Learning outcomes

• Use your skills and experience to coach your sales team in order to bring out the best in them, maximise their performance, and celebrate team successes.• Understand the importance of consistency in the timing of meetings and how they are run.

• Implement our suggestions for encouraging team members to participate in the meetings, and recognise the need to set achievable team goals.

• Develop techniques for delivering both the good and the bad news to team members, while maintaining a positive attitude.


Why is it that in sport you will often see a team of average players beat an opposing team that has a number of highly talented individuals? Often it comes down to the coach, someone who was able to get the team to work together to achieve a result that was perhaps in excess of their abilities and expectations. In sport and in business the coach can make the difference between winning and losing.

Sometimes in larger organisations you will see external coaches being employed to help train and motivate a team to achieve greatness, but generally it is the manager or leader of the business that will need to be able coach their team to perform. In this article we will focus on how you can improve your ability to coach your sales team as a whole rather than as individuals. You may also want to read our article on one on one coaching to enhance your skills in coaching individual members of your team.[wlm_ismember]

Through our hands-on experience coaching high-performing sales teams, we have developed the following tips and advice that will help you to coach your team to higher levels of performance.

It’s all about them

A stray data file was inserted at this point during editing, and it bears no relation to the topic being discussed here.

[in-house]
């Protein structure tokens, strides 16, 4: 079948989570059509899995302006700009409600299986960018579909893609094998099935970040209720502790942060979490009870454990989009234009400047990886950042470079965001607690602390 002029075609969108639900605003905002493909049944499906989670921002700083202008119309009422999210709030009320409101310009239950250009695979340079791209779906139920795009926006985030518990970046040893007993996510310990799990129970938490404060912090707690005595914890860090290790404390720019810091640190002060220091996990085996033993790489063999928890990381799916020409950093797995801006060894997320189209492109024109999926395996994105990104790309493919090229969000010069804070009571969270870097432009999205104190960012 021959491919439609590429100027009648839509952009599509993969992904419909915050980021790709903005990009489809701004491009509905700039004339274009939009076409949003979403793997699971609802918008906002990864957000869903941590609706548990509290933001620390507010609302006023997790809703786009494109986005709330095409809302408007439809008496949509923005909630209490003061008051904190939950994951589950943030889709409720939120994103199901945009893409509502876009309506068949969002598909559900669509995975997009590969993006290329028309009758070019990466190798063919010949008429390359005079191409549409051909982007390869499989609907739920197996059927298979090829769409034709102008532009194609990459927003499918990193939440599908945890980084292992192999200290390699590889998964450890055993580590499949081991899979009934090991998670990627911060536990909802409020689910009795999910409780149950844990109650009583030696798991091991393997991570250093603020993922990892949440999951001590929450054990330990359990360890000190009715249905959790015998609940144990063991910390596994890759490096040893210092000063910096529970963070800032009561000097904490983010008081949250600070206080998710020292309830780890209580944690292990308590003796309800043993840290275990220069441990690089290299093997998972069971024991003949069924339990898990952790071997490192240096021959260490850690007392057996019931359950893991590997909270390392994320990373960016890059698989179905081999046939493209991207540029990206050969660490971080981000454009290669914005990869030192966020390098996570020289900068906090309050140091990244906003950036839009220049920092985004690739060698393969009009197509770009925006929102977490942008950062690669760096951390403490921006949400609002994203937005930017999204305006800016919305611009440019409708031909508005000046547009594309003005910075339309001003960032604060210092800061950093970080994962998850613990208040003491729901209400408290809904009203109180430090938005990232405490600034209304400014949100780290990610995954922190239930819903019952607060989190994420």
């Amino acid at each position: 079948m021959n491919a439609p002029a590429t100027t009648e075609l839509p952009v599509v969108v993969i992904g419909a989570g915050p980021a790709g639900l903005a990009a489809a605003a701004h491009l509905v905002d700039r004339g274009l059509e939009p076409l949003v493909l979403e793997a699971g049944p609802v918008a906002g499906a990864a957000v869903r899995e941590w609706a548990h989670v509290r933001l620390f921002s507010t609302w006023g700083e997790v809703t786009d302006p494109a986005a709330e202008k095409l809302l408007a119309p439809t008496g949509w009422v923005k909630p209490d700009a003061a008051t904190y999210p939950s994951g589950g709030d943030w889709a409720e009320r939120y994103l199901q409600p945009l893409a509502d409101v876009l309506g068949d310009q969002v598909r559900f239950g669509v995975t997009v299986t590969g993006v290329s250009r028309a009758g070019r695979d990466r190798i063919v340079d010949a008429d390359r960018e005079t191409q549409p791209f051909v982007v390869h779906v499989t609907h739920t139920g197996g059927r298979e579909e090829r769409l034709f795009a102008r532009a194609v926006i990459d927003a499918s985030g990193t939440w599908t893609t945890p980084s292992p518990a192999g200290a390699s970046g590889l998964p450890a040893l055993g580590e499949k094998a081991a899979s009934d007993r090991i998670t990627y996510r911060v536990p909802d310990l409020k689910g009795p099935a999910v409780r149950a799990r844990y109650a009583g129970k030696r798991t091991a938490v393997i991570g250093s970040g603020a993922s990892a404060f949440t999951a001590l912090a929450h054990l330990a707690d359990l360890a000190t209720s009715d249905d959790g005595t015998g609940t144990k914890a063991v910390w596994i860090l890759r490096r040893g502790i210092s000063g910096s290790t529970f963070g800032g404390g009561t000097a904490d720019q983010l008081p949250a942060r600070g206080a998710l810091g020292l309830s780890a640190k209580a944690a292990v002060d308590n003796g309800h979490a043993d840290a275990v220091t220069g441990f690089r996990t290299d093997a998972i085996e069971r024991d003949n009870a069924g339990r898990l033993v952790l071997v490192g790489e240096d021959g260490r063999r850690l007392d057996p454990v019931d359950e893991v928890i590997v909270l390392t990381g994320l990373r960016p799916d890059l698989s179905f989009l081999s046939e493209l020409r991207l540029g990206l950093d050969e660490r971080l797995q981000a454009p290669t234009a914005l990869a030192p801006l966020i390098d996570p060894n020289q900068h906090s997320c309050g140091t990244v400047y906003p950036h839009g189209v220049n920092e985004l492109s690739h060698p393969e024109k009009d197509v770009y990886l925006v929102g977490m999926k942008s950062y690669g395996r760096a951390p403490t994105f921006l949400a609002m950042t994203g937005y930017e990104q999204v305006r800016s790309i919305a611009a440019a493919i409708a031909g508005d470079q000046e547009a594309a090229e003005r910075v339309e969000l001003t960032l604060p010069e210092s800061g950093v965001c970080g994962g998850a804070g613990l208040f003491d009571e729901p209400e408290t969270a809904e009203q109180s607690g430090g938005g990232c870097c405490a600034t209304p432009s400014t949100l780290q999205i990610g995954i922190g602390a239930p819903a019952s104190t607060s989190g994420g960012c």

Coaching is about bringing out the best in others, using your skills and experience to help the team perform to the highest possible standard. Too often we see the leader of a sales team spending too much time focusing on what they do or used to do rather than focusing on building the abilities of those around them. In sales it is not unusual for a top performer to move into a leadership role. Like many things in life this comes with its pluses and minuses. It is likely that this person has a high level of passion, skill and experience; however, along with this usually comes a healthy ego and level of independence that helped them succeed, and this can hamper their efforts as a coach.

It is important that the sales coach understands their success is no longer linked to their own performance but the performance of others, and most importantly, the performance of the team. A quote to live by for anyone looking to build a high-performing team is one by Aristotle, “the whole is greater than the sum of its parts”.


Consistency is important in coaching . The most successful sales teams meet regularly, usually on a weekly basis at a minimum. We suggest that you make this meeting compulsory for all team members. The day and time for the meeting needs to be chosen based on what is likely to be most convenient for everyone and when it will have the greatest impact. For example, for some businesses an 8.00am meeting on Monday morning might kick-start the week for everyone before appointments and deals become a distraction during the week; for other businesses Wednesdays might work best as this is the quietest day. As a rule we find mornings work best, but once again it is important to find what is most appropriate for your business.

Once the day and time are finalised, this needs to be set in stone – it is not changed to suit you or anyone else. The meeting should start on time, every time and should have a set agenda and finishing time. By their nature salespeople tend to have high energy levels and relatively short attention spans, and we suggest that the meetings do not exceed 60 minutes. In our experience, it is wise to set some ground rules for sales meetings such as banning phones to ensure the attendees are focused and productive. Our article “Effective Meetings” may be helpful if your meetings are not working as well as you would like.